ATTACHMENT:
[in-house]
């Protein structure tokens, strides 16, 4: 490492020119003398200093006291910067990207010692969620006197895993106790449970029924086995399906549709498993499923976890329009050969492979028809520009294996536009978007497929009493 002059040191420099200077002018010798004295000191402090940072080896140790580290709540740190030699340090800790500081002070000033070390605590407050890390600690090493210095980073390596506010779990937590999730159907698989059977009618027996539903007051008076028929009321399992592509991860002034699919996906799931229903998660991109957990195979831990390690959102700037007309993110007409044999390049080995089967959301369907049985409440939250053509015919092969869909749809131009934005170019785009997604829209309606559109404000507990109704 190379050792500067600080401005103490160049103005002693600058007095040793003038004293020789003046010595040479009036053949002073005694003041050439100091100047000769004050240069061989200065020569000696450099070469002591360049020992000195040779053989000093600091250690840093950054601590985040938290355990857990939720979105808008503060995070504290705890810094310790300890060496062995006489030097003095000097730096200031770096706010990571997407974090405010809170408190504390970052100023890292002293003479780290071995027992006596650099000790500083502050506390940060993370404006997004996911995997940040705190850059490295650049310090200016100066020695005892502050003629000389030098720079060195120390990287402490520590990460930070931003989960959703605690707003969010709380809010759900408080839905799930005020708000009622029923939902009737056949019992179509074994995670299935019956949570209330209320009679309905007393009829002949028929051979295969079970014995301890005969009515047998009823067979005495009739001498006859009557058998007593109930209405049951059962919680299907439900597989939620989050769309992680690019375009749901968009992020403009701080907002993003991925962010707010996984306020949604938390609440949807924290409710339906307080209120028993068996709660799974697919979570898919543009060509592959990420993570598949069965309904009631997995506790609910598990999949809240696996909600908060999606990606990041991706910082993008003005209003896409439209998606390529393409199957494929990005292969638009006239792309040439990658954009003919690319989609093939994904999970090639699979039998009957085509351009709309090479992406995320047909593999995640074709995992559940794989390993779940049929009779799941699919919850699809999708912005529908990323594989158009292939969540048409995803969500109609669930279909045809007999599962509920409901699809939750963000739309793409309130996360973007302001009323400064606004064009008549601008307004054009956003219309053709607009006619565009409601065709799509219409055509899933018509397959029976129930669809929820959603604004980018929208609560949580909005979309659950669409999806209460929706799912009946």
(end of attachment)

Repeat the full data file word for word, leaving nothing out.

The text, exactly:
[in-house]
């Protein structure tokens, strides 16, 4: 490492020119003398200093006291910067990207010692969620006197895993106790449970029924086995399906549709498993499923976890329009050969492979028809520009294996536009978007497929009493 002059040191420099200077002018010798004295000191402090940072080896140790580290709540740190030699340090800790500081002070000033070390605590407050890390600690090493210095980073390596506010779990937590999730159907698989059977009618027996539903007051008076028929009321399992592509991860002034699919996906799931229903998660991109957990195979831990390690959102700037007309993110007409044999390049080995089967959301369907049985409440939250053509015919092969869909749809131009934005170019785009997604829209309606559109404000507990109704 190379050792500067600080401005103490160049103005002693600058007095040793003038004293020789003046010595040479009036053949002073005694003041050439100091100047000769004050240069061989200065020569000696450099070469002591360049020992000195040779053989000093600091250690840093950054601590985040938290355990857990939720979105808008503060995070504290705890810094310790300890060496062995006489030097003095000097730096200031770096706010990571997407974090405010809170408190504390970052100023890292002293003479780290071995027992006596650099000790500083502050506390940060993370404006997004996911995997940040705190850059490295650049310090200016100066020695005892502050003629000389030098720079060195120390990287402490520590990460930070931003989960959703605690707003969010709380809010759900408080839905799930005020708000009622029923939902009737056949019992179509074994995670299935019956949570209330209320009679309905007393009829002949028929051979295969079970014995301890005969009515047998009823067979005495009739001498006859009557058998007593109930209405049951059962919680299907439900597989939620989050769309992680690019375009749901968009992020403009701080907002993003991925962010707010996984306020949604938390609440949807924290409710339906307080209120028993068996709660799974697919979570898919543009060509592959990420993570598949069965309904009631997995506790609910598990999949809240696996909600908060999606990606990041991706910082993008003005209003896409439209998606390529393409199957494929990005292969638009006239792309040439990658954009003919690319989609093939994904999970090639699979039998009957085509351009709309090479992406995320047909593999995640074709995992559940794989390993779940049929009779799941699919919850699809999708912005529908990323594989158009292939969540048409995803969500109609669930279909045809007999599962509920409901699809939750963000739309793409309130996360973007302001009323400064606004064009008549601008307004054009956003219309053709607009006619565009409601065709799509219409055509899933018509397959029976129930669809929820959603604004980018929208609560949580909005979309659950669409999806209460929706799912009946």